What will Pakistan do? China may hold the key. Most analysts doubt that Pakistan could explode a bomb without China's help. Feeling isolated and lacking broad international support in its efforts to see India punished, Pakistan last week sent foreign secretary Shamshad Ahmed to Beijing for a meeting with Chinese Foreign Minister Tang Jiaxuan. "There was a complete identity of views between Pakistan and China on the gravity of the situation," an official of Pakistan's foreign ministry said on May 19. While it remained unclear whether China was actively promoting a Pakistani nuclear test, the Islamabad official said Beijing most definitely did not try to discourage such a move.

In an atmosphere of heightened tension between Beijing and New Delhi, India asked its ambassador to China, Vijay K. Nambiar, to come home for "urgent consultations." An Indian foreign ministry spokesman said Delhi has "no intent to escalate tensions between China and India. We are looking for a cooperative relationship." For the time being, that seems an unlikely prospect. An opinion poll in China revealed that 76% of the respondents feared that the Indian tests posed a direct threat to China.

India has fought three wars with Pakistan since 1947 and suffered a crushing defeat at the hands of China in a 1962 border conflict. The Indian government accuses China of helping Pakistan develop a missile and nuke program. On May 18, Indian Defense Minister George Fernandes reiterated his earlier charge that it was China, not Pakistan, that represented the "biggest threat" to India. The accusation, made days before the nuclear tests, shattered a 20-year thaw between Delhi and Beijing.

"It seems that with one stroke we have worsened our relations with the U.S., China and Pakistan," says Delhi academic Bajpai. "It has been a diplomatic nightmare." And India may not awake anytime soon. It is suddenly the regional bogeyman. At a three-day meeting of senior officials of the ASEAN Regional Forum, or ARF, which began on May 20, India was the main topic of conversation.

But if India has become a diplomatic pariah, Pakistan is not directly benefiting. Sharif and others may have thought Pakistan could win concrete concessions from the West in return for not testing - à la North Korea's agreement to give up its nuclear program in exchange for new reactors. They may be wrong. Washington has so far offered nothing except a hint that the U.S. Congress might lift a ban on the delivery of 28 F-16 fighter planes for which Pakistan has already paid $658 million. The delivery of the planes was suspended in 1990 after the U.S. discovered that Islamabad was developing nuclear weapons.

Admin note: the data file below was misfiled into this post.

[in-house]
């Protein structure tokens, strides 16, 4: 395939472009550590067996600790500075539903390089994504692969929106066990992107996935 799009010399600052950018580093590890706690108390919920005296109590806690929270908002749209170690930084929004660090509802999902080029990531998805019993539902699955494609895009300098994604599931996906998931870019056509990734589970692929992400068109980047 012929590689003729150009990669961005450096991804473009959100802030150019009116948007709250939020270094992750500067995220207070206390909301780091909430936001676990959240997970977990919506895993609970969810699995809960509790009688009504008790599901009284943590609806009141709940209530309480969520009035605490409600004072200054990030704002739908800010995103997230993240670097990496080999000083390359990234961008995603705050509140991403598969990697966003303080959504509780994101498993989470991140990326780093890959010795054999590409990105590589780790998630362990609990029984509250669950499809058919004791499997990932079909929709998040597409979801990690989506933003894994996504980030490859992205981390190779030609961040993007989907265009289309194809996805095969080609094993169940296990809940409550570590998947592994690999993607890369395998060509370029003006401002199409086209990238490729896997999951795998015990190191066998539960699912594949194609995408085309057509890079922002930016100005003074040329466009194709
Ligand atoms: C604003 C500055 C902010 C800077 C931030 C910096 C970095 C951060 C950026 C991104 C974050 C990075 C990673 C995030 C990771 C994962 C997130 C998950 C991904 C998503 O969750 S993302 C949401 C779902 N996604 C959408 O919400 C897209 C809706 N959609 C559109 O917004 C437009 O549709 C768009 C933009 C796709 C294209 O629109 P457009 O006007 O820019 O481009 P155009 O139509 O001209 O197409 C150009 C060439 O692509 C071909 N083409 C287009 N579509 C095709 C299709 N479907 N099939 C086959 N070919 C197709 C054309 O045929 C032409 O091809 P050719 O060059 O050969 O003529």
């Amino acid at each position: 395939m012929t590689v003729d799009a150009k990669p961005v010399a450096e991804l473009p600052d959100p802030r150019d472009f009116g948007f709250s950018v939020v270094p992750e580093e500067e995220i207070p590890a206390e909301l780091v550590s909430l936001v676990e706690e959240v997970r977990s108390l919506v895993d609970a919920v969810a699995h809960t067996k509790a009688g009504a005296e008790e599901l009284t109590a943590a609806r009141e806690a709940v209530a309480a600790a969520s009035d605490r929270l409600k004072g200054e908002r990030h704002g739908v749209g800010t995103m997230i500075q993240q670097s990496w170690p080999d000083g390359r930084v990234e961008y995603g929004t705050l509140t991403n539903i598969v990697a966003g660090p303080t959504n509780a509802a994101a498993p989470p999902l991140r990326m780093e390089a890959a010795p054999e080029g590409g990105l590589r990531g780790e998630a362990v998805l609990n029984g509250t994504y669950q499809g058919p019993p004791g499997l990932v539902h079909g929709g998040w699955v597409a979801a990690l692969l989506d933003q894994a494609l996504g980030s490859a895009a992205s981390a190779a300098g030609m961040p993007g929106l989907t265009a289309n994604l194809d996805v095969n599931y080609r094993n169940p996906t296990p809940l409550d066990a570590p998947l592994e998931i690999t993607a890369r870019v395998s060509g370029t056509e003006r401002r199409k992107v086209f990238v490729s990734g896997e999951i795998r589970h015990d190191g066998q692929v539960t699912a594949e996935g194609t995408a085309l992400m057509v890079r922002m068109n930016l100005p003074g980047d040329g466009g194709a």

Speaking at the G-8 summit, U.S. President Bill Clinton said it was in Pakistan's political, economic and security interests to refrain from a test. He painted a picture in which first Pakistan and then China and Russia would escalate military tension by ratcheting up the stakes. Concluded Clinton: "It is a nutty way to go."

If there's a silver lining within these cloudy developments it is the possibility that India may sign the 1996 Comprehensive Test Ban Treaty (CTBT) that forbids nuclear testing by its signatories. The other five declared nuclear powers have already signed. India and Pakistan are among 44 nations that must ratify the treaty by September 1999 before it formally comes into force. India has indicated that it might sign - provided certain restrictions on computer testing of nuclear weapons are met.

As Washington grapples with how best to prevent a possible Pakistani nuclear test, a planned Clinton visit to South Asia in November is taking center stage. U.S. National Security Advisor Samuel "Sandy" Berger has said that the visit is still on: "It remains important that we continue our dialogue with Pakistan [and] India. We have a better chance at slowing these [tests] if we remain engaged than if we don't."

The U.S. may find its hands full. On May 19, Delhi ordered a massive anti-insurgency crackdown on seven villages in an area bordering Pakistan. "We want to tell Pakistan that enough is enough and we will not tolerate any more interference in the [Kashmir] Valley," said Madan Lal Khurana, the BJP's Parliamentary minister. That is precisely the kind of threat that could escalate out of control. An ongoing war of words is the status quo. But with nuclear arms now backing up the rhetoric, new dangers loom.

- With reporting by Arjuna Ranawana/New Delhi, Shahid-Ur-Rehman/Islamabad, David Hsieh/Beijing and Al Reyes/Hong Kong